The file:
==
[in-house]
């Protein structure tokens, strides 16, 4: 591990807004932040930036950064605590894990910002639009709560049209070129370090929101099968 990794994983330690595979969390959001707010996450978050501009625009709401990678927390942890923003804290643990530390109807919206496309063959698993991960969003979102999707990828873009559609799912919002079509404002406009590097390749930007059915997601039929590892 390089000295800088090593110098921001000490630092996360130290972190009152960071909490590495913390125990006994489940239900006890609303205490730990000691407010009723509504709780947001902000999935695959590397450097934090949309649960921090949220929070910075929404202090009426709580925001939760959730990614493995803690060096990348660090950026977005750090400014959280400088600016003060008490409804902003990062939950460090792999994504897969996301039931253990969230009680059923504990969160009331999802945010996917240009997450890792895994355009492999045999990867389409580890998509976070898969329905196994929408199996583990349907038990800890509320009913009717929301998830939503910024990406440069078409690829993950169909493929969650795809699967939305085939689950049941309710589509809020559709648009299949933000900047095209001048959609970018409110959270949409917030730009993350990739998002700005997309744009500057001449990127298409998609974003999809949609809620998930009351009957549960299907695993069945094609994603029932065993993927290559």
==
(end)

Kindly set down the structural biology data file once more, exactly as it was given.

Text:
[in-house]
């Protein structure tokens, strides 16, 4: 591990807004932040930036950064605590894990910002639009709560049209070129370090929101099968 990794994983330690595979969390959001707010996450978050501009625009709401990678927390942890923003804290643990530390109807919206496309063959698993991960969003979102999707990828873009559609799912919002079509404002406009590097390749930007059915997601039929590892 390089000295800088090593110098921001000490630092996360130290972190009152960071909490590495913390125990006994489940239900006890609303205490730990000691407010009723509504709780947001902000999935695959590397450097934090949309649960921090949220929070910075929404202090009426709580925001939760959730990614493995803690060096990348660090950026977005750090400014959280400088600016003060008490409804902003990062939950460090792999994504897969996301039931253990969230009680059923504990969160009331999802945010996917240009997450890792895994355009492999045999990867389409580890998509976070898969329905196994929408199996583990349907038990800890509320009913009717929301998830939503910024990406440069078409690829993950169909493929969650795809699967939305085939689950049941309710589509809020559709648009299949933000900047095209001048959609970018409110959270949409917030730009993350990739998002700005997309744009500057001449990127298409998609974003999809949609809620998930009351009957549960299907695993069945094609994603029932065993993927290559």